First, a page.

Turkey: You couldn’t make it up.

313c5e38_03f2_4eef_a6ed_8e1d3ef6b55d_2048x1536_461x314The evolution of the immigration crisis, and Europe’s response to it, becomes increasingly bizarre.  If it weren’t so tragic and serious, you could call it farcical.  Yet in a way it’s a metaphor and an example for the sort of knee-jerk compassion that we saw from Simon Schama on BBC Question Time in Dover last Thursday.

Or in that letter from 84 Church of England Bishops insisting the UK admit an extra 30,000 Syrians beyond the 20,000 to which Cameron has already committed. 

As I Tweeted when I read the story, I wonder if those 84 Bishops are prepared to house and finance 30,000 more migrants?  Or do they expect the rest of us to pay for their compassion and generosity?

By the way, why does the Church of England need as many as 84 bishops?  I thought they were strapped for cash?  But if we could billet say 100 migrants per Episcopal Palace, there’s 8400 housed straight away.

There’s a tendency for the soft left (which now clearly includes the Church of England, as well as Simon Schama) to respond to any human crisis with a flourish of knee-jerk compassion.  The trouble is that they never pause to think of the practical, economic or democratic consequences: the housing lists, the NHS over-crowding, the schools where few pupils speak English as a first language, the low-wage economy and the Treasury’s deficit.  And the fact that recent polls show immigration to be the biggest current worry for voters.  Throw open the flood-gates first, they say (and I make no apology for the entirely appropriate metaphor “flood-gates”), and pretend we know how to deal with the consequences later on.

I don’t normally regard Angela Merkel as “soft-left”, but she certainly let the desire for political posturing stand in the way of her judgement on this issue.  First, it was “Let ‘em all come”.  Anyone from Syria was entitled to asylum (and that’s around 23 million).

Note how the definition of “Asylum seeker” has been broadened out to include millions — not just those with “a well-founded fear of persecution”.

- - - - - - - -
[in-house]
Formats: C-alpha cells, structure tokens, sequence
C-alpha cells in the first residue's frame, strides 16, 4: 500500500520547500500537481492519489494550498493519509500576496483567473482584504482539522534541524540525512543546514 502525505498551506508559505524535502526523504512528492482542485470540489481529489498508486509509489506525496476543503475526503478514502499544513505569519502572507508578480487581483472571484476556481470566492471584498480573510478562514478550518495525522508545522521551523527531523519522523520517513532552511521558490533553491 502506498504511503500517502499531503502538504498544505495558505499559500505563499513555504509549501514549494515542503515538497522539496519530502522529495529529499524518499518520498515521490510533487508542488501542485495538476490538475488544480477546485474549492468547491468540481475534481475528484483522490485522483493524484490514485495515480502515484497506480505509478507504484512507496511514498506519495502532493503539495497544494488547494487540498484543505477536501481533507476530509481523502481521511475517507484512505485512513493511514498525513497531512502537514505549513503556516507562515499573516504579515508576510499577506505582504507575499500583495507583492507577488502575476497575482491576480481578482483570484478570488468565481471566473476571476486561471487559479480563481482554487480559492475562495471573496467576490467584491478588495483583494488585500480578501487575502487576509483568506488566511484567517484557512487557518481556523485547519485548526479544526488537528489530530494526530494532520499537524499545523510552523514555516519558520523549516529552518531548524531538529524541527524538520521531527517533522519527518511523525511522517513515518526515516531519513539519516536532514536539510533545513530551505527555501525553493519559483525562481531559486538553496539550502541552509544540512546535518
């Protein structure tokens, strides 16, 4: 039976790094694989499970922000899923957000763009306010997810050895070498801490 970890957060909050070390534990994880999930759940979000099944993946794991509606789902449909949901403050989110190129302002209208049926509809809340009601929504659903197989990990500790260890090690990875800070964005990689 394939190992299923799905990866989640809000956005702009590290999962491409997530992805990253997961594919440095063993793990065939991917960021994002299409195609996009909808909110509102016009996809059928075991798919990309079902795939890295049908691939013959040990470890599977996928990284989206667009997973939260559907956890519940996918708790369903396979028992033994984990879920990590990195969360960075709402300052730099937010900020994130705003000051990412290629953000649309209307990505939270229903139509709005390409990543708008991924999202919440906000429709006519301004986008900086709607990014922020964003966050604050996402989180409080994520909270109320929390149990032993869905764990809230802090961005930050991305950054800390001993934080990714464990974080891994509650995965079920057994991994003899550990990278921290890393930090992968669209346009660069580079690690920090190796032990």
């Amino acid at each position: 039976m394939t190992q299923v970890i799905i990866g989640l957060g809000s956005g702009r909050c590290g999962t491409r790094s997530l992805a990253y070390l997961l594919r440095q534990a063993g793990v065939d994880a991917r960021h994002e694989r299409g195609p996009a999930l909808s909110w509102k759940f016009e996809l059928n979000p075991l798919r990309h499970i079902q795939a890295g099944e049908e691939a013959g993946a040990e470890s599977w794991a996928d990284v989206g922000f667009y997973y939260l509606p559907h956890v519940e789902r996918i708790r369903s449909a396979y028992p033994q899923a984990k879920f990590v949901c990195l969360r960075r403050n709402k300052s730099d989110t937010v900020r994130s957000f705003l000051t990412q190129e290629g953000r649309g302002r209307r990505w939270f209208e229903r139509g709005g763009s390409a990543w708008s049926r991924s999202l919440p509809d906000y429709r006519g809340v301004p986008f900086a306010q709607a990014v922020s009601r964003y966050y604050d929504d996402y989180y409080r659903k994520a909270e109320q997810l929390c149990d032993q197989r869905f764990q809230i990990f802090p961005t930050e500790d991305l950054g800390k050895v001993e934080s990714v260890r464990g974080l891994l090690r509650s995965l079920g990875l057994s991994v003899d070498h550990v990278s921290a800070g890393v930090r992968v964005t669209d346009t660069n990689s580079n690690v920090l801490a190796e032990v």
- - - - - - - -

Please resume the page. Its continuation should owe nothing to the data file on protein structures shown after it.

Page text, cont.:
Now it’s anyone from Syria.  But how do you know that the asylum seeker is indeed from Syria?  Especially if on the sea crossing they’ve thrown away any papers they had.  Simon Schama had a quick answer “You know they’re Syrian because they speak Arabic”.  His sally was greeted with appreciative mirth by the QT audience, as though he’d scored a point.  I had to remind him that Arabic is spoken widely across the Middle East and North Africa.  You might as well say that speaking English proves a person comes from London.  I know of at least one case of a migrant claiming in impeccable Arabic to come from Syria.  The only problem was that he pronounced his Arabic in a clear North African accent.

But within weeks the crisis had grown out of control, there was chaos across Eastern Europe, and Merkel’s ratings were dropping like a stone.  She started to come under pressure not just from the German public and from political opponents, but from her own party.  So the high-flown rhetoric of compassion was replaced in short order with barriers and barbed wire, and proposals for concentration camps (sorry, “holding centres”) on Germany’s southern borders.

Now we have the proposed EU/Turkey deal (which Prime Minister Erdogan reportedly — but rightly — calls “bribery” 

In simple terms, the EU has offered Turkey’s 75 million citizens 

a much more generous visa régime (How generous?  No doubt time will tell), and accelerated accession negotiations, in exchange for cooperation in stemming the tide of refugees.  There are many problems with this scheme.  First, Austria and France have both promised referendums prior to Turkish accession

so Turkish membership is not in Angela Merkel’s gift.  Secondly, opinion in Turkey is hardening against the two million migrants there already, so Erdogan will not win many votes by stopping them from leaving.  Thirdly, to judge by newspaper reports, there’s a flourishing cottage industry on the west coast of Turkey selling inflatables and other impedimenta of the sea voyage to would-be migrants.  So if there is an EU/Turkey deal, it won’t stick.

But where is the logic in offering free access to the EU (either with “relaxed visas”, or with EU membership) to 75 million Turks, in the vague hope that they might obstruct access to a couple of million other migrants?

As people get older, I’m told they are increasingly amazed by the follies they see around them.  I’m a year older than I was when last elected, and I notice myself using the phrase “You couldn’t make it up” more often than I should.  But in this case, you really couldn’t make it up.

Roger Helmer

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